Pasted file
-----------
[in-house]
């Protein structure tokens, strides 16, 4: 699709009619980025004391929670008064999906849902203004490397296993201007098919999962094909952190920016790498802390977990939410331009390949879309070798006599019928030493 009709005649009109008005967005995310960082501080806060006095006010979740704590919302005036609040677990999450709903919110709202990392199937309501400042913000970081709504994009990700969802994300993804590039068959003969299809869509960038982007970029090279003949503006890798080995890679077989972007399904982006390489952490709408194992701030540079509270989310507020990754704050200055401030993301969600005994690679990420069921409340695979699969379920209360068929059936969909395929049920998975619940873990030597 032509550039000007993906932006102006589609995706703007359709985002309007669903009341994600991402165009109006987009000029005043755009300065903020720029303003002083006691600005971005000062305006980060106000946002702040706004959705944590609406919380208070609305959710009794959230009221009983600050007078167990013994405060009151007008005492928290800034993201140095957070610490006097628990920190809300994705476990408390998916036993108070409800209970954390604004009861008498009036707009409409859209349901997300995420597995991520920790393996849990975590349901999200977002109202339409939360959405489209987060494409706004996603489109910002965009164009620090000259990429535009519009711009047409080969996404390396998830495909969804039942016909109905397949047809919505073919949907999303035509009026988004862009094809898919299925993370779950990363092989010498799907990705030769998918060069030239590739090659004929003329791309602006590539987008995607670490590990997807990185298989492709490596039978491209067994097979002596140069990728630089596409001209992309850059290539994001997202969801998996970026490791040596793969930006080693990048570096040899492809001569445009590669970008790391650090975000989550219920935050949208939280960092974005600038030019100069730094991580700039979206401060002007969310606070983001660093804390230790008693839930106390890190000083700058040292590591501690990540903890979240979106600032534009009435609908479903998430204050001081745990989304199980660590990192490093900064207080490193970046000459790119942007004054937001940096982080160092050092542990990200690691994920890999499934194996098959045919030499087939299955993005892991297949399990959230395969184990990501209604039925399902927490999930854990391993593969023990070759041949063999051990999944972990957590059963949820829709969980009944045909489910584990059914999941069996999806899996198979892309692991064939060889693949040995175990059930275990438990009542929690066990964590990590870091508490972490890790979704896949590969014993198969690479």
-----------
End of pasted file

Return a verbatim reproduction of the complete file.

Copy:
[in-house]
């Protein structure tokens, strides 16, 4: 699709009619980025004391929670008064999906849902203004490397296993201007098919999962094909952190920016790498802390977990939410331009390949879309070798006599019928030493 009709005649009109008005967005995310960082501080806060006095006010979740704590919302005036609040677990999450709903919110709202990392199937309501400042913000970081709504994009990700969802994300993804590039068959003969299809869509960038982007970029090279003949503006890798080995890679077989972007399904982006390489952490709408194992701030540079509270989310507020990754704050200055401030993301969600005994690679990420069921409340695979699969379920209360068929059936969909395929049920998975619940873990030597 032509550039000007993906932006102006589609995706703007359709985002309007669903009341994600991402165009109006987009000029005043755009300065903020720029303003002083006691600005971005000062305006980060106000946002702040706004959705944590609406919380208070609305959710009794959230009221009983600050007078167990013994405060009151007008005492928290800034993201140095957070610490006097628990920190809300994705476990408390998916036993108070409800209970954390604004009861008498009036707009409409859209349901997300995420597995991520920790393996849990975590349901999200977002109202339409939360959405489209987060494409706004996603489109910002965009164009620090000259990429535009519009711009047409080969996404390396998830495909969804039942016909109905397949047809919505073919949907999303035509009026988004862009094809898919299925993370779950990363092989010498799907990705030769998918060069030239590739090659004929003329791309602006590539987008995607670490590990997807990185298989492709490596039978491209067994097979002596140069990728630089596409001209992309850059290539994001997202969801998996970026490791040596793969930006080693990048570096040899492809001569445009590669970008790391650090975000989550219920935050949208939280960092974005600038030019100069730094991580700039979206401060002007969310606070983001660093804390230790008693839930106390890190000083700058040292590591501690990540903890979240979106600032534009009435609908479903998430204050001081745990989304199980660590990192490093900064207080490193970046000459790119942007004054937001940096982080160092050092542990990200690691994920890999499934194996098959045919030499087939299955993005892991297949399990959230395969184990990501209604039925399902927490999930854990391993593969023990070759041949063999051990999944972990957590059963949820829709969980009944045909489910584990059914999941069996999806899996198979892309692991064939060889693949040995175990059930275990438990009542929690066990964590990590870091508490972490890790979704896949590969014993198969690479």